A ‘fantasy’ is like a dream - a fantasy is you thinking about something which might happen, but imagining it happening in the best way possible. So if we say something is ‘fantastic’, we mean that it’s the stuff of fantasy, it’s something that we can only dream of. And ‘wonderful’ is similar - it means that whatever we are describing - well, it fills us with ‘wonder’.
The noun ‘wonder’, WONDER is a word to describe that sense we get when something is so good, it just stops us in our tracks! We look round with ‘wonder’. Perhaps like a child in a fantastic toy shop, perhaps looking round with eyes wide and mouth open! That’s ‘wonder’ and the toy shop would be ‘wonderful’.
What about these two - ‘outstanding’, OUTSTANDING and ‘exceptional’, EXCEPTIONAL? You can use these two adjectives instead of ‘very good’ when you’re talking about someone’s achievements, peoples’ successes. Both of these words work if you were describing a very successful student or someone with a very successful career or other achievements.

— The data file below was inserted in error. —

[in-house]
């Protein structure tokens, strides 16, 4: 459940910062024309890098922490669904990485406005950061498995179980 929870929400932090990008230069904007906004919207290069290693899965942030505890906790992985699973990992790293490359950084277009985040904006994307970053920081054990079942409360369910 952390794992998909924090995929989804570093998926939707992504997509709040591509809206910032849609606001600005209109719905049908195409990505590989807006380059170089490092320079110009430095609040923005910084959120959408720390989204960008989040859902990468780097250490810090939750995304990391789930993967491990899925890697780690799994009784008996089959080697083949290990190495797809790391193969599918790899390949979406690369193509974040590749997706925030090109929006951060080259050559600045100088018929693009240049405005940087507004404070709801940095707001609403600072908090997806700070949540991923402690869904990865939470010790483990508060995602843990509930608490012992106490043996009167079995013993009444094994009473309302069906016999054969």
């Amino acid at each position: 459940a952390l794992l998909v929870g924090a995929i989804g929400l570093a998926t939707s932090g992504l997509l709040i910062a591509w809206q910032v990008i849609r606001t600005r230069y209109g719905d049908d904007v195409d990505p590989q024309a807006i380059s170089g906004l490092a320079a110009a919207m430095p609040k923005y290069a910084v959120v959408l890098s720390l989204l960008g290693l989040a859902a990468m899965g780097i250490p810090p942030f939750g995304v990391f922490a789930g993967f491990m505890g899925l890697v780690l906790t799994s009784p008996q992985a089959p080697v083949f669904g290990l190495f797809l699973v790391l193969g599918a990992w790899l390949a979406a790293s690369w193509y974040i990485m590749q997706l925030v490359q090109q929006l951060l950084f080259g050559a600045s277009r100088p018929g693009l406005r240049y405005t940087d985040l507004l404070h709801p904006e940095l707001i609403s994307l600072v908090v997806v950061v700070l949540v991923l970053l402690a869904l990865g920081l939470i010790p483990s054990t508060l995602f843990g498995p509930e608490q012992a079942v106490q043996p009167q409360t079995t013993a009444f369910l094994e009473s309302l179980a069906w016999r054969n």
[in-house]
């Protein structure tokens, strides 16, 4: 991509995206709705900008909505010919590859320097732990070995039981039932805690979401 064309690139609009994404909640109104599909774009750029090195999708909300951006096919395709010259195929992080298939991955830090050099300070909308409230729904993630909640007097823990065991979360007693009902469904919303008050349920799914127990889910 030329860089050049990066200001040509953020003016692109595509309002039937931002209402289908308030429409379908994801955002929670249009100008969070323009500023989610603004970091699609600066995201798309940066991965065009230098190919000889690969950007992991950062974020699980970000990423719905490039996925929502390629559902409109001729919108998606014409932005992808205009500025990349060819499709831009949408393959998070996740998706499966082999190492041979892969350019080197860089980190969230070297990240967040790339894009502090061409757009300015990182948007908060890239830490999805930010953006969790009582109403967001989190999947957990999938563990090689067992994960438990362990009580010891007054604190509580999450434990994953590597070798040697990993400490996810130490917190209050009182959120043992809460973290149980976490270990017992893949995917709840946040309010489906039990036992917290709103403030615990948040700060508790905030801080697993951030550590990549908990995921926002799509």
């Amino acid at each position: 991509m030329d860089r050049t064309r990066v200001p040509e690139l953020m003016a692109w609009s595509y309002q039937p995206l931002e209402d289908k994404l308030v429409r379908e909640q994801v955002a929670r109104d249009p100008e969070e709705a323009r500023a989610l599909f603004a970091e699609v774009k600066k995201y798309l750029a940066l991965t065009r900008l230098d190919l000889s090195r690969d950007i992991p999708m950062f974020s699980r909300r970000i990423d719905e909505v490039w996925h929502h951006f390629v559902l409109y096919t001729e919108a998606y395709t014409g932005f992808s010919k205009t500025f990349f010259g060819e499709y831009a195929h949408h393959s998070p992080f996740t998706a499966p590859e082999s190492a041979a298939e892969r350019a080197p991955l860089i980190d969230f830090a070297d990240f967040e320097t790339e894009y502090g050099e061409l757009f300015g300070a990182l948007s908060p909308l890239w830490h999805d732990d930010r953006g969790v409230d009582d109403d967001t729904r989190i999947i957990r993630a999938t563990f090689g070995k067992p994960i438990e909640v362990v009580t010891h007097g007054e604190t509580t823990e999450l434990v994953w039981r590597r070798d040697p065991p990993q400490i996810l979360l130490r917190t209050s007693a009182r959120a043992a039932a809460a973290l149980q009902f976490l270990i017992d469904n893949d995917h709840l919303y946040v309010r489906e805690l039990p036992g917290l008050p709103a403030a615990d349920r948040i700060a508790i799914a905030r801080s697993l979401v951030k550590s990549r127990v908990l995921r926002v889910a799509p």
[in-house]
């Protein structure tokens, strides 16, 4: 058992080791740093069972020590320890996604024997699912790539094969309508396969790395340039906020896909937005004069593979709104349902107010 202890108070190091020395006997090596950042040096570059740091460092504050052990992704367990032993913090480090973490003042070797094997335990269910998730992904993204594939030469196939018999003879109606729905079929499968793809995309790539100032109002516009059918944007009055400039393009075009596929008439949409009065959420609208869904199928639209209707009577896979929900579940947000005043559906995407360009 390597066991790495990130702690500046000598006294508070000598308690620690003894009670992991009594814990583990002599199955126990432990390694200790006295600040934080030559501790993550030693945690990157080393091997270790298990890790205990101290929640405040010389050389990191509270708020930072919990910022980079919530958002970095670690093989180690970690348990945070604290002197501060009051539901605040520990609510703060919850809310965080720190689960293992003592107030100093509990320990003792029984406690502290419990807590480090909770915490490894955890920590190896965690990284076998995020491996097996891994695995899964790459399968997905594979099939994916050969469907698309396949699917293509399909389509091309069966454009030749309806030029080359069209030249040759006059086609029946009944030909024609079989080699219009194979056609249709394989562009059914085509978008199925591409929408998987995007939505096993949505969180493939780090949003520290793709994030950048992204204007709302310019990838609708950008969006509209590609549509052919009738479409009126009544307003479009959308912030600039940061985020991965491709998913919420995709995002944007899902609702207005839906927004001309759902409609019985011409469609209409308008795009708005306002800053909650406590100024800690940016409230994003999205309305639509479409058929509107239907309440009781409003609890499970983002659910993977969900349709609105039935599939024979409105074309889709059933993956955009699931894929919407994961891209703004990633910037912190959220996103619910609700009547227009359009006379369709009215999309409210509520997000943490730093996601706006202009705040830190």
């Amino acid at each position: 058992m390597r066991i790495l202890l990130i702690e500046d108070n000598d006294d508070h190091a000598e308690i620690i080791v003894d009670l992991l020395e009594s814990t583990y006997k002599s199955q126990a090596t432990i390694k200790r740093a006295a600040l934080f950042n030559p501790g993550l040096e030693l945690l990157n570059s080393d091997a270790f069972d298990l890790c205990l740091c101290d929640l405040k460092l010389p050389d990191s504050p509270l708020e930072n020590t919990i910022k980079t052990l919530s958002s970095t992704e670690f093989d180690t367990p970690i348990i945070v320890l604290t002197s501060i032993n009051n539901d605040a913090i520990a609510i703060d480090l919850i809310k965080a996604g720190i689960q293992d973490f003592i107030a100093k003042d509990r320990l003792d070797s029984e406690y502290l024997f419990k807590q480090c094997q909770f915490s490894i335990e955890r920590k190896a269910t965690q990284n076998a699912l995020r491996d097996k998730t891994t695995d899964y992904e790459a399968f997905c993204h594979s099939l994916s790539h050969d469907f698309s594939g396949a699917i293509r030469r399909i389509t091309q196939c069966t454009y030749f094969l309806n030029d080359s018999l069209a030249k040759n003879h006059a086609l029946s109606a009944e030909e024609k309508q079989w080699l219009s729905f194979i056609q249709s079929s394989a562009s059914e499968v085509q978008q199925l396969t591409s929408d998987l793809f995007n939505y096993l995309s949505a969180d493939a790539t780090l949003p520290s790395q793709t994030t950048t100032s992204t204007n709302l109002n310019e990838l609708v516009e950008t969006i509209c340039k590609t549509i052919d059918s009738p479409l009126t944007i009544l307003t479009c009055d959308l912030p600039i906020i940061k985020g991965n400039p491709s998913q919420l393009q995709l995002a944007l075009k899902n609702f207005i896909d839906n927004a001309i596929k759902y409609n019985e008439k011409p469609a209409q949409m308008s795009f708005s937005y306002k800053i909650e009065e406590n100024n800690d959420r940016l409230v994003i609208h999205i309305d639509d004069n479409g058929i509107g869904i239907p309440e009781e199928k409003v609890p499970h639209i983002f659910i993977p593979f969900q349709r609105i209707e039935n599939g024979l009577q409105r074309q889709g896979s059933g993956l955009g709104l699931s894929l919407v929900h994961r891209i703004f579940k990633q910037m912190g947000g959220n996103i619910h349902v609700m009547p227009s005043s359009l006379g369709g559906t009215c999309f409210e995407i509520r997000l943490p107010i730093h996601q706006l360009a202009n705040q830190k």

If something is ‘outstanding’, it ‘stands out’ - you see it as above the rest. It’s noticeable because it’s better than what’s around it. You might make an ‘outstanding contribution’ to your particular science or area of study. Your contribution stands out from the rest. ‘Exceptional’ is similar - if something is ‘an exceptional circumstance’, it means when something’s not the norm, it isn’t usual.
So when we’re using ‘exceptional’ in a positive way about a person or an achievement, we mean that they or it are far better than the usual - it’s an exception, because it or they are so good. If you go into the school for a parents evening and your daughter’s teacher says that she is ‘an exceptional student’, it means that you have a very clever child!
Another two words, which you can use pretty much anywhere you might say ‘very good’ - ‘awesome’, AWESOME and ‘amazing’, AMAZING. You’ll hear these words used all the time - but often in contexts which don’t really deserve it.
You might be on the phone to a helpline and they’re helping you set up your mobile phone or some function on your laptop. And when you follow their instructions and it works, the person might say ‘Awesome’! It’s what we call an over-statement - it’s too much, but they’re meaning to be encouraging to you. So in their pure form, these two words again mean ‘very good’.